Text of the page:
Just-In: Binance.US Hires Former Regulator Amid Compliance Concerns
Binance’s independent US subsidiary Binance.US has hired Manuel Alvarez as the Chief Administrator. Another ex-regulator runs the cryptocurrency exchange; Brian Brooks an ex-bank regulator hired Alvarez for the job.
Alvarez is a former commissioner of the California Department of Financial Protection and Innovation. The company has announced his joining from 22nd July. Alvarez will be reporting directly to Brian Brooks, the chief executive officer at Binance US.
Binance US denies connection with Binance Holdings Ltd.
With the flaring Binance Holdings Ltd. controversy on increasing regulatory restrictions against them by multiple nations; Binance US can also fall under its shadow. Instead of reducing the risk of getting on the bad side of many countries, Brooks assured that Binance.US is separate from Binance Ltd, the only thing common is the founder, i.e. the crypto billionaire Changpeng Zhao. However, Binance.US has been registered under the name of Binance.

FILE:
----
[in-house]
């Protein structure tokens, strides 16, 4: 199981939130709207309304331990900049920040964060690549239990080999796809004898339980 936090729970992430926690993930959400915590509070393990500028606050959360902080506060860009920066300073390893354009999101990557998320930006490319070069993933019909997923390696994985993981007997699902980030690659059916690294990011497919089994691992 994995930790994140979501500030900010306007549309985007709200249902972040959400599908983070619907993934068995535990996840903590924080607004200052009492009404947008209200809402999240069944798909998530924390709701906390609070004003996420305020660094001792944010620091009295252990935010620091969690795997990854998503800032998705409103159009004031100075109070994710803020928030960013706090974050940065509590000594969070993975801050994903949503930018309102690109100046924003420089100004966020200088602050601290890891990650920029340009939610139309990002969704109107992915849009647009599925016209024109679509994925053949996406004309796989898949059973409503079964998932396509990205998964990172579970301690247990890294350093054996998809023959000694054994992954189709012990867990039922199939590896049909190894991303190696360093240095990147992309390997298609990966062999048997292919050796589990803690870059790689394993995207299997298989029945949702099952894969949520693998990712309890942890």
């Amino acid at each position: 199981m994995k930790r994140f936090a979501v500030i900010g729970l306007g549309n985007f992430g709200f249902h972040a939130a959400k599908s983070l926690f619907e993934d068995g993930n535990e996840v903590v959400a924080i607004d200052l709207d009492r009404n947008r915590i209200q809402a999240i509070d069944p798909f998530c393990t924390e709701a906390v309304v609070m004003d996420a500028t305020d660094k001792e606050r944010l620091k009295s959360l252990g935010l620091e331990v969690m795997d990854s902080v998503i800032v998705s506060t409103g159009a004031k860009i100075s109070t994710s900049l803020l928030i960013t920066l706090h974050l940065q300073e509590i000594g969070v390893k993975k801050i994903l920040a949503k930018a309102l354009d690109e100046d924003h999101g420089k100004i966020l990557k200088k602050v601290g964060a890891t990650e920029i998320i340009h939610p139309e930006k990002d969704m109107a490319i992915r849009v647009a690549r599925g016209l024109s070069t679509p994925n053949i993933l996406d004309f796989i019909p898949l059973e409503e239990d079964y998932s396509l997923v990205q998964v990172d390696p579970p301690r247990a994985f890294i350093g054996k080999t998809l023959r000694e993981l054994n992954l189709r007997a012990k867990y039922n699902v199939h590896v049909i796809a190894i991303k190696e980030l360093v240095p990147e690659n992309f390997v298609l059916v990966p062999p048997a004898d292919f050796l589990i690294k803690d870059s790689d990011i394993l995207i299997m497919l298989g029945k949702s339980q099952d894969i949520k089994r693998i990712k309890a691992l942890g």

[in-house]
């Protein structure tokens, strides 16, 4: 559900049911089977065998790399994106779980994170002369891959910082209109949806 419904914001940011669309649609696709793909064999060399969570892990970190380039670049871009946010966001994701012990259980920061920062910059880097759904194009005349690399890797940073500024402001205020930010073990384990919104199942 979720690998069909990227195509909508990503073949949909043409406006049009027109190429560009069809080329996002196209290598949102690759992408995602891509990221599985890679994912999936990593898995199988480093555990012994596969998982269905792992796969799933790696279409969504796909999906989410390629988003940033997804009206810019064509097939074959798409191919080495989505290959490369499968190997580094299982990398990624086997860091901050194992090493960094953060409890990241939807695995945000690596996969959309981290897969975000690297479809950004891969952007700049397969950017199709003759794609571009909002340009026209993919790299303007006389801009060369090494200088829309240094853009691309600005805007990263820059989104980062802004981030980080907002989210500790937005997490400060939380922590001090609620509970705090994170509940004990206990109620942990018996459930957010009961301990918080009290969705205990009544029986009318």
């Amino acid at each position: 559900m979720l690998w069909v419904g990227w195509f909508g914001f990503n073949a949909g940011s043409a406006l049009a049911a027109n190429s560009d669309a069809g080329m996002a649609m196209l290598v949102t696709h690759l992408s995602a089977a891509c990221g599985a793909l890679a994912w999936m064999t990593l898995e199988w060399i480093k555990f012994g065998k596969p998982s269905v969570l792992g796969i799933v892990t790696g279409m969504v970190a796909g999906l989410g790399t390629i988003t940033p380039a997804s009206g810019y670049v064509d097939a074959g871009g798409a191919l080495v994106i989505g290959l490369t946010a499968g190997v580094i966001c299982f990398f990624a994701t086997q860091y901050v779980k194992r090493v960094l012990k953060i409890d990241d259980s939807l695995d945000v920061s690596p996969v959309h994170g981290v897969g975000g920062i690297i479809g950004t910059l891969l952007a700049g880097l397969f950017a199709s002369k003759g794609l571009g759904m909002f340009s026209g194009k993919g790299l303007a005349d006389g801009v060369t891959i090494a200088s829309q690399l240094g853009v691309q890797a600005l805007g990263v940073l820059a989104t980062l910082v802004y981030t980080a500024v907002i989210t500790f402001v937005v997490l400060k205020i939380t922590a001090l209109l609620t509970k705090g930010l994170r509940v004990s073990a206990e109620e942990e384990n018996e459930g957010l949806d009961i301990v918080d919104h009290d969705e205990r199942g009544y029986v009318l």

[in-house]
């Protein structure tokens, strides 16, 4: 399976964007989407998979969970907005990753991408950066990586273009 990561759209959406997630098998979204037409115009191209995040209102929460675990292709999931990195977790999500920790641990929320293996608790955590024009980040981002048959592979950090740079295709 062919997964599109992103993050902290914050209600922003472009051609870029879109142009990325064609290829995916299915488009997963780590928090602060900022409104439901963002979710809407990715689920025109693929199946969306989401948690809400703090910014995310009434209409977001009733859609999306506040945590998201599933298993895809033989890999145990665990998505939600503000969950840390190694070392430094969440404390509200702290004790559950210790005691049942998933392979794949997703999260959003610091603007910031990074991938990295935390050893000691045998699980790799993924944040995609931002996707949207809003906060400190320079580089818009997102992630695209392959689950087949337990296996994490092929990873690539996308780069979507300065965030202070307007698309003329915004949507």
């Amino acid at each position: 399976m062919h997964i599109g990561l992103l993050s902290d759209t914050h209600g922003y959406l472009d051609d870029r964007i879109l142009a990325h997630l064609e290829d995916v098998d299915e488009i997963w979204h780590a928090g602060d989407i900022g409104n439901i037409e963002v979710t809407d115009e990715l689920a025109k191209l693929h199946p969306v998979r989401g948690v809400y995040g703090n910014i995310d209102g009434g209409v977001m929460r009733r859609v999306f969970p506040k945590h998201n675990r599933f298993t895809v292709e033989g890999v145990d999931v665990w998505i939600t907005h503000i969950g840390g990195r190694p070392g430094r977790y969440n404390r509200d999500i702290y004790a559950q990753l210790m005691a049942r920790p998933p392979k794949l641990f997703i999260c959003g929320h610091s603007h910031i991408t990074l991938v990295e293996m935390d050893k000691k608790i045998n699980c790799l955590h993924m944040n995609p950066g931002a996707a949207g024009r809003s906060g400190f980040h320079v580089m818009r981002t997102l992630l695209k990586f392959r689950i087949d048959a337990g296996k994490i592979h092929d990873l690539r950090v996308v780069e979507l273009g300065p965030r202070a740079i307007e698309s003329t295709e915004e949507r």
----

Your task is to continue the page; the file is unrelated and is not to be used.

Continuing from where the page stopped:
“How do you allow decentralization to occur, how do you bring these assets to the market, while ensuring good risk management, compliance with the law, the disclosure of what you’re selling to your customers, and that kind of thing?” Brooks said in an interview with Bloomberg Television.
Binance US to go public in coming years
Brooks himself has been hired recently in May by Binance.US. He is responsible to execute the expansion of the company’s respective teams. From compliance and legal, to risk management; Binance.US is filling up roles rapidly to be able to go public at the earliest. The going public comes under Binance US’s five-year plan.
“Bringing on someone like Manny, who was the regulator responsible for the protection of over 40 million consumers, shows not only do we take this seriously, but we’re not going to be defensive about compliance and consumer protection…We’re going to be on the front foot, so we will hire the very best talent, the very most senior people to run those functions for us because we agree they’re super important.” Brian Brooks told Bloomberg.